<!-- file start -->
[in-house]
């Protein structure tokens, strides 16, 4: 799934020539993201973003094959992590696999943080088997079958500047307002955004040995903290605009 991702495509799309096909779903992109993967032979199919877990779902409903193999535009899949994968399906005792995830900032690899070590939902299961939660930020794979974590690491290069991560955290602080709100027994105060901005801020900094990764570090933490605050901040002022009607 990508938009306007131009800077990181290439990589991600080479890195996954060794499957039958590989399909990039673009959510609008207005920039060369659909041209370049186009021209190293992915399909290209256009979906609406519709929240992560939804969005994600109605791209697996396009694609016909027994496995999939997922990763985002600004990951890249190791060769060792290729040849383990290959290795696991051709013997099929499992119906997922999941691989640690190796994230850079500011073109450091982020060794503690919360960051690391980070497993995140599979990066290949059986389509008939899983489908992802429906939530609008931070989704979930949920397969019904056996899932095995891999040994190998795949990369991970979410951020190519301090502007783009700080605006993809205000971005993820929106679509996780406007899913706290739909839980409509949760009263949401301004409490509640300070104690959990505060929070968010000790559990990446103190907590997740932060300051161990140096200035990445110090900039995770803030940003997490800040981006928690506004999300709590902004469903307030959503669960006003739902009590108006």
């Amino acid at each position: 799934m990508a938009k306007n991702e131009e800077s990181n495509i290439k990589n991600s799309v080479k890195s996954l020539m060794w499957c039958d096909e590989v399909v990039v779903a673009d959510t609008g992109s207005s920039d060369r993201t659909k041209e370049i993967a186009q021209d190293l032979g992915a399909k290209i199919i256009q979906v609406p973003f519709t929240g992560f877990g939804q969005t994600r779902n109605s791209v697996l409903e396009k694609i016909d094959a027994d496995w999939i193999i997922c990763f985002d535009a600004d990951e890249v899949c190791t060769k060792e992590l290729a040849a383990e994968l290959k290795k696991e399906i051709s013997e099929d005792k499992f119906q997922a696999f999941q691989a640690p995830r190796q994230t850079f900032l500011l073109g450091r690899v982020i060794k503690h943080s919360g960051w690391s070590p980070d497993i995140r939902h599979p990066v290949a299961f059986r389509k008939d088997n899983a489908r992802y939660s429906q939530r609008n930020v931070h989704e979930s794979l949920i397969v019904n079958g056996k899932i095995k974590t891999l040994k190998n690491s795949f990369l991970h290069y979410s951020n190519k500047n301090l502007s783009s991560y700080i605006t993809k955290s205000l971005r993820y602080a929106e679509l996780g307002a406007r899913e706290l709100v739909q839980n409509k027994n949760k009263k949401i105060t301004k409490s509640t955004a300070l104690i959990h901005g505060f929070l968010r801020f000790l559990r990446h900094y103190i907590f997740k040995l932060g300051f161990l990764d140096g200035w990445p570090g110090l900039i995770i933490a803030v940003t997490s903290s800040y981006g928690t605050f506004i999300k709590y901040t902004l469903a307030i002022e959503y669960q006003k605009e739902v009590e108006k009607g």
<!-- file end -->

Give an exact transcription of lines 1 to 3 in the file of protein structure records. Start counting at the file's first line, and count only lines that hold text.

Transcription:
[in-house]
């Protein structure tokens, strides 16, 4: 799934020539993201973003094959992590696999943080088997079958500047307002955004040995903290605009 991702495509799309096909779903992109993967032979199919877990779902409903193999535009899949994968399906005792995830900032690899070590939902299961939660930020794979974590690491290069991560955290602080709100027994105060901005801020900094990764570090933490605050901040002022009607 990508938009306007131009800077990181290439990589991600080479890195996954060794499957039958590989399909990039673009959510609008207005920039060369659909041209370049186009021209190293992915399909290209256009979906609406519709929240992560939804969005994600109605791209697996396009694609016909027994496995999939997922990763985002600004990951890249190791060769060792290729040849383990290959290795696991051709013997099929499992119906997922999941691989640690190796994230850079500011073109450091982020060794503690919360960051690391980070497993995140599979990066290949059986389509008939899983489908992802429906939530609008931070989704979930949920397969019904056996899932095995891999040994190998795949990369991970979410951020190519301090502007783009700080605006993809205000971005993820929106679509996780406007899913706290739909839980409509949760009263949401301004409490509640300070104690959990505060929070968010000790559990990446103190907590997740932060300051161990140096200035990445110090900039995770803030940003997490800040981006928690506004999300709590902004469903307030959503669960006003739902009590108006």
């Amino acid at each position: 799934m990508a938009k306007n991702e131009e800077s990181n495509i290439k990589n991600s799309v080479k890195s996954l020539m060794w499957c039958d096909e590989v399909v990039v779903a673009d959510t609008g992109s207005s920039d060369r993201t659909k041209e370049i993967a186009q021209d190293l032979g992915a399909k290209i199919i256009q979906v609406p973003f519709t929240g992560f877990g939804q969005t994600r779902n109605s791209v697996l409903e396009k694609i016909d094959a027994d496995w999939i193999i997922c990763f985002d535009a600004d990951e890249v899949c190791t060769k060792e992590l290729a040849a383990e994968l290959k290795k696991e399906i051709s013997e099929d005792k499992f119906q997922a696999f999941q691989a640690p995830r190796q994230t850079f900032l500011l073109g450091r690899v982020i060794k503690h943080s919360g960051w690391s070590p980070d497993i995140r939902h599979p990066v290949a299961f059986r389509k008939d088997n899983a489908r992802y939660s429906q939530r609008n930020v931070h989704e979930s794979l949920i397969v019904n079958g056996k899932i095995k974590t891999l040994k190998n690491s795949f990369l991970h290069y979410s951020n190519k500047n301090l502007s783009s991560y700080i605006t993809k955290s205000l971005r993820y602080a929106e679509l996780g307002a406007r899913e706290l709100v739909q839980n409509k027994n949760k009263k949401i105060t301004k409490s509640t955004a300070l104690i959990h901005g505060f929070l968010r801020f000790l559990r990446h900094y103190i907590f997740k040995l932060g300051f161990l990764d140096g200035w990445p570090g110090l900039i995770i933490a803030v940003t997490s903290s800040y981006g928690t605050f506004i999300k709590y901040t902004l469903a307030i002022e959503y669960q006003k605009e739902v009590e108006k009607g």